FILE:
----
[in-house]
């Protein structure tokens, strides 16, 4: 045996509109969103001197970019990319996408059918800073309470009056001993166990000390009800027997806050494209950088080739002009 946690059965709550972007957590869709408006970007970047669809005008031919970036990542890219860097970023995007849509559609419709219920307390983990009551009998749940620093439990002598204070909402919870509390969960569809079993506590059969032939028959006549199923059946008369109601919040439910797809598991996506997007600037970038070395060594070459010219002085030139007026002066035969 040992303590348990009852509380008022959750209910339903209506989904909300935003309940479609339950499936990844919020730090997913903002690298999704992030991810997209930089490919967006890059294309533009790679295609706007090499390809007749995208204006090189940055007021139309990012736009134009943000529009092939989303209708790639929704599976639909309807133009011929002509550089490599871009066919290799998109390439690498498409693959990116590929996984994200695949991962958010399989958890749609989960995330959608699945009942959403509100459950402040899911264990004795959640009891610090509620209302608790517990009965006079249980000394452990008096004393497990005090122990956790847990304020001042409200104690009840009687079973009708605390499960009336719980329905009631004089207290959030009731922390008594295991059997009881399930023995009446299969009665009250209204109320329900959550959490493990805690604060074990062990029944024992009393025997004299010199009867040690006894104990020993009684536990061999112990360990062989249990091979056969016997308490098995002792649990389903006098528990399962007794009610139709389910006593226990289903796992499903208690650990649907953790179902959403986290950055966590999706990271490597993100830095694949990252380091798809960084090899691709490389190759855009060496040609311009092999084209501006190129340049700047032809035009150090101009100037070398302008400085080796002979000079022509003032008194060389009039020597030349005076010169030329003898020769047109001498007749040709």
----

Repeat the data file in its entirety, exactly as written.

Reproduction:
[in-house]
């Protein structure tokens, strides 16, 4: 045996509109969103001197970019990319996408059918800073309470009056001993166990000390009800027997806050494209950088080739002009 946690059965709550972007957590869709408006970007970047669809005008031919970036990542890219860097970023995007849509559609419709219920307390983990009551009998749940620093439990002598204070909402919870509390969960569809079993506590059969032939028959006549199923059946008369109601919040439910797809598991996506997007600037970038070395060594070459010219002085030139007026002066035969 040992303590348990009852509380008022959750209910339903209506989904909300935003309940479609339950499936990844919020730090997913903002690298999704992030991810997209930089490919967006890059294309533009790679295609706007090499390809007749995208204006090189940055007021139309990012736009134009943000529009092939989303209708790639929704599976639909309807133009011929002509550089490599871009066919290799998109390439690498498409693959990116590929996984994200695949991962958010399989958890749609989960995330959608699945009942959403509100459950402040899911264990004795959640009891610090509620209302608790517990009965006079249980000394452990008096004393497990005090122990956790847990304020001042409200104690009840009687079973009708605390499960009336719980329905009631004089207290959030009731922390008594295991059997009881399930023995009446299969009665009250209204109320329900959550959490493990805690604060074990062990029944024992009393025997004299010199009867040690006894104990020993009684536990061999112990360990062989249990091979056969016997308490098995002792649990389903006098528990399962007794009610139709389910006593226990289903796992499903208690650990649907953790179902959403986290950055966590999706990271490597993100830095694949990252380091798809960084090899691709490389190759855009060496040609311009092999084209501006190129340049700047032809035009150090101009100037070398302008400085080796002979000079022509003032008194060389009039020597030349005076010169030329003898020769047109001498007749040709």